I suppose it’s a little too similar to my previous post, but registration for the 2013 Tadoku Contest round 4 is open! Milo is gradually switching to taking one nap a day, instead of two naps a day, but I should still have time to get some reading in.
EhonNavi now has over 1,000 Japanese picture books available for free! If you are new to tadoku, whatever your ability level is, it’s probably one of the best ways to start. I find that word count is, with a few exceptions, the best way to judge a book’s difficulty level, and so I’ve been reading through them and sorting them by estimated word count. So if you’re a beginning learner, pick out a book from the list! If it turns out to be too hard, find one with fewer words, and if it’s too easy, find one with more words. If you’re advanced enough not to need this kind of guidance, Ehon Navi split the available books by age and that’s probably the best way to find ones within your level. Either way, don’t forget Sakai-sensei’s tadoku guidelines: don’t look up words while reading, skip parts you don’t understand, and if you’re not enjoying the book, get another one.
To access all these free books, you’ll have to register. For help with this, please see my registration walkthrough. And don’t forget that the site is finicky; they want you to be using Windows and Firefox and it might not work otherwise, you have 15 minutes to load the story, and you can only read a story once. For more information on how to successfully use the page, please refer to the EhonNavi entry in my list of reading material.
So I went into the tadoku contest having read 231,226 words, and I ended it with 352,166 words. That is, I read 120,940 words this month, or a full 12% of my million word goal. I read 8 level 1 books, 7 level 2 books, 52 level 3 books, 3 level 4 books, 1 level 5 book and one graded reader volume, for a total of 72 books. I had hoped to read more level 4 books this month, but I kept opening them up and feeling frustrated, so in the end I stuck to level 3 books after all.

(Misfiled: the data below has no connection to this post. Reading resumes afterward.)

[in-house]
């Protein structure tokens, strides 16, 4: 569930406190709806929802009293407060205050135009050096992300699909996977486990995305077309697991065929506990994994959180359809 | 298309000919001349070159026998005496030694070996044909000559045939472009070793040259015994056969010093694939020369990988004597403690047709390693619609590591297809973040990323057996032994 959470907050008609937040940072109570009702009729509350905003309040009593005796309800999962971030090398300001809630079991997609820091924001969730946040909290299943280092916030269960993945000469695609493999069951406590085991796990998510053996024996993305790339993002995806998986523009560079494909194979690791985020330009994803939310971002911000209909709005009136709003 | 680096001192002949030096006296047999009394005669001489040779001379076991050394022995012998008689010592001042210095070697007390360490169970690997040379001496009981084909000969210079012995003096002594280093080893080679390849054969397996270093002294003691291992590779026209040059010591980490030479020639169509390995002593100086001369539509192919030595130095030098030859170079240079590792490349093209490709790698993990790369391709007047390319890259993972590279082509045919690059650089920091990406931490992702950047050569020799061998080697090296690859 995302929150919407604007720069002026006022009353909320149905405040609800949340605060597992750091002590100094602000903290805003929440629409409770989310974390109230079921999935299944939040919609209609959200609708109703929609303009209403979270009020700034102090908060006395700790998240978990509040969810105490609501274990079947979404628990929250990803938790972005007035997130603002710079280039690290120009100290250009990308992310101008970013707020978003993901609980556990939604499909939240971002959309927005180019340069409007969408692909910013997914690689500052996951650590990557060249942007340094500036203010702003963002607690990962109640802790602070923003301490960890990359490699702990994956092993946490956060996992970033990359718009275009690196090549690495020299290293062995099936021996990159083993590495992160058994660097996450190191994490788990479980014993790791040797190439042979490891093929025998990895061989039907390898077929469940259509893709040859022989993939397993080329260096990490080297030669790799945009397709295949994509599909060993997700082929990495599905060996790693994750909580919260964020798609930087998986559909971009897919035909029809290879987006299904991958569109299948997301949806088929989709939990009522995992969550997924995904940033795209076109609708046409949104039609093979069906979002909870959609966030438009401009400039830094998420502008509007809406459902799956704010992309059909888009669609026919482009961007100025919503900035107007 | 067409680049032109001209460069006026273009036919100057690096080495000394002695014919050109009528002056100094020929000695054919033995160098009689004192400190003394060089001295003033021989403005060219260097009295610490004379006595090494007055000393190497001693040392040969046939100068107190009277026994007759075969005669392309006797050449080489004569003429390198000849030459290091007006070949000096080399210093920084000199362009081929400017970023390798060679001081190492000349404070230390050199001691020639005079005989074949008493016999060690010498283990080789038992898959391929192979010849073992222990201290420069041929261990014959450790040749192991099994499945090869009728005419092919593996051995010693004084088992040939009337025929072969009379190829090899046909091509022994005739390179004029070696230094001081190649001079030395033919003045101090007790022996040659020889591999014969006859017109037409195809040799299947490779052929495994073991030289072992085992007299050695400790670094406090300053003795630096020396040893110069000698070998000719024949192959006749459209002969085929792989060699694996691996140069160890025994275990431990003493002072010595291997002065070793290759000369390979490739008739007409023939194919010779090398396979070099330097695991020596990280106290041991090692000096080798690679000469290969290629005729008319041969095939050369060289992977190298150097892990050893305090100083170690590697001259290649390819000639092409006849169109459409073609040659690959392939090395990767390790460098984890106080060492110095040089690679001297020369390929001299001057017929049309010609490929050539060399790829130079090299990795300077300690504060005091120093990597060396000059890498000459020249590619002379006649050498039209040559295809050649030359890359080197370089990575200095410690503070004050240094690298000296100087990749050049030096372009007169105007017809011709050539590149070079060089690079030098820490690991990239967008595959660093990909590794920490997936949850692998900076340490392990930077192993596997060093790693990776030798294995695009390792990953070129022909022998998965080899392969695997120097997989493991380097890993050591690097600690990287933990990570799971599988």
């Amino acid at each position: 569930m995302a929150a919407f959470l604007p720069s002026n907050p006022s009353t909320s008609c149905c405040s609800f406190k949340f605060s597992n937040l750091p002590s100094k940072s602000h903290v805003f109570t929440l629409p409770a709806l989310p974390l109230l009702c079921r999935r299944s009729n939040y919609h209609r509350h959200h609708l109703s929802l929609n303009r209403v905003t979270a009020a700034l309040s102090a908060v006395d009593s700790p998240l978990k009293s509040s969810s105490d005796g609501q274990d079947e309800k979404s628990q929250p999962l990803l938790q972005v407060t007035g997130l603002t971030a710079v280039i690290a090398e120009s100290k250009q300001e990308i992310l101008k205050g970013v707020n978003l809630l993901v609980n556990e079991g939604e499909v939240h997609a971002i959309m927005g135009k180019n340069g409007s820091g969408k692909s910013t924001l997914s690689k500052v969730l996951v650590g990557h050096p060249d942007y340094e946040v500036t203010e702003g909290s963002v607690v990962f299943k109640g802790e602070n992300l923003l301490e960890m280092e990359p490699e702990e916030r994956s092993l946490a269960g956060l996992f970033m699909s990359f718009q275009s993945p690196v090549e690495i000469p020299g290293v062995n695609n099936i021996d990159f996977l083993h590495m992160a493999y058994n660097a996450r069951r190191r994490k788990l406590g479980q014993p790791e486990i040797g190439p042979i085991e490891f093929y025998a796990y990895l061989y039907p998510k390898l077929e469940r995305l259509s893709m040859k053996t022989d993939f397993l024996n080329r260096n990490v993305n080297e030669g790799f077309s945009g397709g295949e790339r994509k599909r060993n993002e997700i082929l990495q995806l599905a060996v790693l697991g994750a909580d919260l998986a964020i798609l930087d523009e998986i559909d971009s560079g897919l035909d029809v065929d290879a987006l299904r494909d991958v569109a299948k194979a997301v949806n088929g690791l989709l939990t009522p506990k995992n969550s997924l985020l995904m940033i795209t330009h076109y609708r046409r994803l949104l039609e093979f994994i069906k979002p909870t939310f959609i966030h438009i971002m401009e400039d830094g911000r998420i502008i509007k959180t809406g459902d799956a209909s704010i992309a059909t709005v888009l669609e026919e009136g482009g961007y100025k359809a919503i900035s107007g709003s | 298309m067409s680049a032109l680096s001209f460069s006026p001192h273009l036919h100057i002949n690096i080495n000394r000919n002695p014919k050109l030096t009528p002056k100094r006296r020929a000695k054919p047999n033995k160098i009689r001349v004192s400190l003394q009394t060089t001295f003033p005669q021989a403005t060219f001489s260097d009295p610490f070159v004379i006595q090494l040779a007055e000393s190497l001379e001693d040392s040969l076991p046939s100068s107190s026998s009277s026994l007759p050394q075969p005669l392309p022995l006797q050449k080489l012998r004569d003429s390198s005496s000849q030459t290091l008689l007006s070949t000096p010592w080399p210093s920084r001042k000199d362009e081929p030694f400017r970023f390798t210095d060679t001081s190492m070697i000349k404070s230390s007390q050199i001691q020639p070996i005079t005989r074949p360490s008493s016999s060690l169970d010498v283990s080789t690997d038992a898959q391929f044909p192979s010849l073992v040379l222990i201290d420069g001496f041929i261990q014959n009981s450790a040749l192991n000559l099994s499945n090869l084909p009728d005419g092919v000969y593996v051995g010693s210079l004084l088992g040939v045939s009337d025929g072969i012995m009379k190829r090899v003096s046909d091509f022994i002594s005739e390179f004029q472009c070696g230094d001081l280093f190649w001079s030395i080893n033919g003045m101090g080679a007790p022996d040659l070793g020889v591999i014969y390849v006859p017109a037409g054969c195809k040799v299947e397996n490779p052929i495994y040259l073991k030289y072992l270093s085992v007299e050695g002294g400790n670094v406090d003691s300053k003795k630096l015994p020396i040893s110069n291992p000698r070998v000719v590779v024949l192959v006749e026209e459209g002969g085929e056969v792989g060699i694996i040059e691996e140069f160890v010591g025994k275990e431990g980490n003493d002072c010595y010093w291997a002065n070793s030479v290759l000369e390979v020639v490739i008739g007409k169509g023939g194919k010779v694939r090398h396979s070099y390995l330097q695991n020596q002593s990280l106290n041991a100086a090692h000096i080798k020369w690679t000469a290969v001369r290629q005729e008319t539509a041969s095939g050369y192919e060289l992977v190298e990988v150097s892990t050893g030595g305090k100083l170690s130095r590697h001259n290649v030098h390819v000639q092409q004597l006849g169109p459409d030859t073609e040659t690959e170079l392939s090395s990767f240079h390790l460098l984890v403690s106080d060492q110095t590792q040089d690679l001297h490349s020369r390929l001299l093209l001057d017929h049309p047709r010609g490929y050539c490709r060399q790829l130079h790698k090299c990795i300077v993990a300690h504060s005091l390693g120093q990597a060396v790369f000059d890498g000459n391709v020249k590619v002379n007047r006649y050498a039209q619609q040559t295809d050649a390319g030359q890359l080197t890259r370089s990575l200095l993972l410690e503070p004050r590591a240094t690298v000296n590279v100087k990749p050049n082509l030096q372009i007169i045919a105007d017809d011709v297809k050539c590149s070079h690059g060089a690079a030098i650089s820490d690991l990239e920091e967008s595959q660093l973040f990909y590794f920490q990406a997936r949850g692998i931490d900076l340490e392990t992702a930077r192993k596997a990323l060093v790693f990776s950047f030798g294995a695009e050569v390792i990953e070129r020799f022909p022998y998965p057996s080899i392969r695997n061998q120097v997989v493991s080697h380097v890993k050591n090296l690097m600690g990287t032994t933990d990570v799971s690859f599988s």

As far as the actual contest goes, I came in 14th overall and 8th among Japanese language learners, with 3511.45 pages, 3040 of which were from books and 471.45 of which were from videogames, mostly Mother 3. I finished Mother 3, and I just loved being able to play through it in Japanese, but I felt that I couldn’t help but remember my English experience of the game, which meant I didn’t have to rely on my own skill to understand everything. So I think the next game I play will have to be something I’ve never played before.
I first read about the tadoku contest when I was researching extensive reading, and I thought, meh, not really my thing — but then months later, after I started my blog, I connected with other people who were doing it and because I liked them I decided that I may as well try it as well. I’m really glad I did! I know that not everyone goes by (or knows about?) Sakai-san’s three golden tadoku rules like I do, but still it was exciting to be part of a group of people all focused on my particular obsession at the moment. I was really happy to watch all my friends just read and read and read, and I hope everyone got something out of it and keeps going! It also made me more aware of how much time I waste doing inconsequential things like reading Metafilter out of habit; I’m going to try to use my time a little more consciously in the future and to stop doing things that are amusing, but don’t help me learn or do something interesting or useful. There are two months until the next round, so if I practice picking up a book or watching something in Japanese online every time I want to load up a non-essential English website, I should have broken the habit by then.